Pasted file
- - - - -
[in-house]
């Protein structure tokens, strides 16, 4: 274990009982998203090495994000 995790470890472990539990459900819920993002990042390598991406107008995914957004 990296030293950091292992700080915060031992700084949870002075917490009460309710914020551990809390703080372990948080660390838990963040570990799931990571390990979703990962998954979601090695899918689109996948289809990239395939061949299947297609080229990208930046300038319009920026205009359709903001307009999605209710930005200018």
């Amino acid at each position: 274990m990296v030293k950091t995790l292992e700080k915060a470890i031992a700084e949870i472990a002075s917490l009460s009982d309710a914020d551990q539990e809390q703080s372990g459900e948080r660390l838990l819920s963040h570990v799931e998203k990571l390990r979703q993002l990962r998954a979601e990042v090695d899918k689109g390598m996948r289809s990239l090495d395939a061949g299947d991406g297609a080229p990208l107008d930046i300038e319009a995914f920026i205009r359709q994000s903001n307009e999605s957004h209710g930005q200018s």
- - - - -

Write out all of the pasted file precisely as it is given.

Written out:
[in-house]
């Protein structure tokens, strides 16, 4: 274990009982998203090495994000 995790470890472990539990459900819920993002990042390598991406107008995914957004 990296030293950091292992700080915060031992700084949870002075917490009460309710914020551990809390703080372990948080660390838990963040570990799931990571390990979703990962998954979601090695899918689109996948289809990239395939061949299947297609080229990208930046300038319009920026205009359709903001307009999605209710930005200018």
């Amino acid at each position: 274990m990296v030293k950091t995790l292992e700080k915060a470890i031992a700084e949870i472990a002075s917490l009460s009982d309710a914020d551990q539990e809390q703080s372990g459900e948080r660390l838990l819920s963040h570990v799931e998203k990571l390990r979703q993002l990962r998954a979601e990042v090695d899918k689109g390598m996948r289809s990239l090495d395939a061949g299947d991406g297609a080229p990208l107008d930046i300038e319009a995914f920026i205009r359709q994000s903001n307009e999605s957004h209710g930005q200018s």